De Keersmaeker displays her dancers' prowess in the hurtling groups tracing ellipses that slide floor-ward and back up, arc through space and speed their way through lightning-fast whipping turns. Highlights in the dancing are moments like the gentlemen's Olympian jumping duo in which each beat is punctuated by a gesture, the last being a fluttering hand as beating heart. This becomes a running joke as these two repeat the antic several more times. In another passage, a fetching lady on her squire's arm dips her toe over the edge of the curving floor, as though into a rushing stream. There's no lack of invention or kinesthetic drive.

Occasionally De Keersmaeker's dancing seems an enlightened conversation with Mozart, as when her phrases go on just slightly longer than his, tipping toward a stretched out airborne dissolution, or when, in a sequence where dancers settle onto the floor as if in sleep or death, the lone singer stands, face highlighted, center stage. Here it seems we can hear better by seeing what the choreographer sets onstage. At other times, all the activity, especially after it has been in process for some time, becomes overwhelming. She does give us a repeating respite, a sorbet in the form of a lanky black-maned dancer prancing to solo piano.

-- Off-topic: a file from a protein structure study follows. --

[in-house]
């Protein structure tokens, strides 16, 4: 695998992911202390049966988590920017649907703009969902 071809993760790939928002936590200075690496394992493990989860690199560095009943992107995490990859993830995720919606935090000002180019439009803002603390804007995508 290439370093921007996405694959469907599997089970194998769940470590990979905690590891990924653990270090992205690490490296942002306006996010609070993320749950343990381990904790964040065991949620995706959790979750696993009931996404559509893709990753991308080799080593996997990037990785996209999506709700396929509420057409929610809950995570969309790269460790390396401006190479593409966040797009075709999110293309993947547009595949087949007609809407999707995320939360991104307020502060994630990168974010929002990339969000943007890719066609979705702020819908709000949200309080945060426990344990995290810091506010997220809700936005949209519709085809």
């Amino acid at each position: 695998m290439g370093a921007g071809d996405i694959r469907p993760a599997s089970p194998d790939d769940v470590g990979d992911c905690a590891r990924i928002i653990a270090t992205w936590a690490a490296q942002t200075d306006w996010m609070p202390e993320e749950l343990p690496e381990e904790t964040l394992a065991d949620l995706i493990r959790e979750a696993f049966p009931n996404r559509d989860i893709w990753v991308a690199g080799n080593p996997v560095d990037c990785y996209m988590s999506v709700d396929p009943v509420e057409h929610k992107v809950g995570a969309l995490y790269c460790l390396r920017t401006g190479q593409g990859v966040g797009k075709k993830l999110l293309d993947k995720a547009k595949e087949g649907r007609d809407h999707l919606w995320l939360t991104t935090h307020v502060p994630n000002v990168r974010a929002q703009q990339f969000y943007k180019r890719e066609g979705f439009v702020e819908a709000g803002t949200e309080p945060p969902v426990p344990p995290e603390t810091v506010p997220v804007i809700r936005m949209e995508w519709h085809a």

In Mozart's music even the sorrow of love is an exquisite sorrow, and it is amply balanced with love's euphoria. But we don't sense that in this dance.

For a dance about love, there's precious little direct or unfraught relating. In the only duo approximating a harmonic coupling, which comes quite late in the piece, the man undoes his lady's hair, and removes her shoes to engage in a floor-bound spooning and rolling duet in which the couple pulls away from each other for a good bit and ends as they began, apart at right angles, distant.

Several personalities come through strongly. It is moments in which individuals are struggling to win attention that are some of the most endearing. One puppy love sufferer shuffles onstage several times on her knees, making a beeline for the object of her attentions. Two other solos play on dance as courtship vehicle, and rock star movements as magnet -- all jutting hips, pointing fingers and electric boogie. It's well done and the audience giggles. Sometimes it's just plain fun having this kind of incongruous movement to Mozart. Sometimes it's peculiar.

The bottom line here is mixed. This reviewer is glad De Keersmaeker and her musical and visual collaborators had the ambition to place Mozart's music in such a dynamic and novel surround, to say nothing of the excellent caliber of the production. The joy in De Keersmaeker's "un moto di gioia" is ultimately less related to love and to 'other' than to a kind of self-presentation which is youthful, sprightly and joyful indeed. But in comparison, though Mozart died far too young, his joy was so deep that it may well be eternal.

Jean-Luc Ducourt created the concept along with De Keermaeker and was the program's director. The excellent Orchestra of St. Luke's was conducted by Gregory Vajda, the pianoforte soloist was Steven Lubin and the 14 dancers included several masterful veterans.